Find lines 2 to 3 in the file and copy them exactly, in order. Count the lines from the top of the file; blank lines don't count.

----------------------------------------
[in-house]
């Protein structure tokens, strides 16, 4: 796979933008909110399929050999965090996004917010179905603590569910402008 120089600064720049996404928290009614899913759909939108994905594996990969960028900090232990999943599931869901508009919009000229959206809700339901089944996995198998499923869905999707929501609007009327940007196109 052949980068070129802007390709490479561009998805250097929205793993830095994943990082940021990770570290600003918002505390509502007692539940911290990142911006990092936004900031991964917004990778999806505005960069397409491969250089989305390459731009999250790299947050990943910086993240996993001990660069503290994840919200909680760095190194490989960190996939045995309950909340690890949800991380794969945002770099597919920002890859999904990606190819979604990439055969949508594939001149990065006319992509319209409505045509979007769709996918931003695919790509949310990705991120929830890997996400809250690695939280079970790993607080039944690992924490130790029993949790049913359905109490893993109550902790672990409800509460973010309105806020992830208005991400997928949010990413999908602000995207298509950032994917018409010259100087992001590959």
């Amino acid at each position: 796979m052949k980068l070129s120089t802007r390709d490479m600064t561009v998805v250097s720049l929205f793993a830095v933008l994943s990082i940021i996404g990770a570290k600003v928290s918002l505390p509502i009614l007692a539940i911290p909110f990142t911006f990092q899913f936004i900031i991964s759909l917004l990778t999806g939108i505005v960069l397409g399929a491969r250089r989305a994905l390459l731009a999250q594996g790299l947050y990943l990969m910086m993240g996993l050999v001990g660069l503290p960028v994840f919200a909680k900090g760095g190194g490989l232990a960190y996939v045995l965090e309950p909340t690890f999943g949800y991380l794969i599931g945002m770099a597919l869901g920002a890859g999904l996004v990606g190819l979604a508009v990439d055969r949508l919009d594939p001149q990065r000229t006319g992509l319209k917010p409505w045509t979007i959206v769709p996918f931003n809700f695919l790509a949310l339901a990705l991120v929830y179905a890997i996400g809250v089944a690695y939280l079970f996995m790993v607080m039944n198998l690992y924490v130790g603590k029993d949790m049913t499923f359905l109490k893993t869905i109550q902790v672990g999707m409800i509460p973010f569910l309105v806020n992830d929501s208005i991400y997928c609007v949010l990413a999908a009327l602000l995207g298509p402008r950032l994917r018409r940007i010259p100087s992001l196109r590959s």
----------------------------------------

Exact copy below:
């Protein structure tokens, strides 16, 4: 796979933008909110399929050999965090996004917010179905603590569910402008 120089600064720049996404928290009614899913759909939108994905594996990969960028900090232990999943599931869901508009919009000229959206809700339901089944996995198998499923869905999707929501609007009327940007196109 052949980068070129802007390709490479561009998805250097929205793993830095994943990082940021990770570290600003918002505390509502007692539940911290990142911006990092936004900031991964917004990778999806505005960069397409491969250089989305390459731009999250790299947050990943910086993240996993001990660069503290994840919200909680760095190194490989960190996939045995309950909340690890949800991380794969945002770099597919920002890859999904990606190819979604990439055969949508594939001149990065006319992509319209409505045509979007769709996918931003695919790509949310990705991120929830890997996400809250690695939280079970790993607080039944690992924490130790029993949790049913359905109490893993109550902790672990409800509460973010309105806020992830208005991400997928949010990413999908602000995207298509950032994917018409010259100087992001590959």
């Amino acid at each position: 796979m052949k980068l070129s120089t802007r390709d490479m600064t561009v998805v250097s720049l929205f793993a830095v933008l994943s990082i940021i996404g990770a570290k600003v928290s918002l505390p509502i009614l007692a539940i911290p909110f990142t911006f990092q899913f936004i900031i991964s759909l917004l990778t999806g939108i505005v960069l397409g399929a491969r250089r989305a994905l390459l731009a999250q594996g790299l947050y990943l990969m910086m993240g996993l050999v001990g660069l503290p960028v994840f919200a909680k900090g760095g190194g490989l232990a960190y996939v045995l965090e309950p909340t690890f999943g949800y991380l794969i599931g945002m770099a597919l869901g920002a890859g999904l996004v990606g190819l979604a508009v990439d055969r949508l919009d594939p001149q990065r000229t006319g992509l319209k917010p409505w045509t979007i959206v769709p996918f931003n809700f695919l790509a949310l339901a990705l991120v929830y179905a890997i996400g809250v089944a690695y939280l079970f996995m790993v607080m039944n198998l690992y924490v130790g603590k029993d949790m049913t499923f359905l109490k893993t869905i109550q902790v672990g999707m409800i509460p973010f569910l309105v806020n992830d929501s208005i991400y997928c609007v949010l990413a999908a009327l602000l995207g298509p402008r950032l994917r018409r940007i010259p100087s992001l196109r590959s």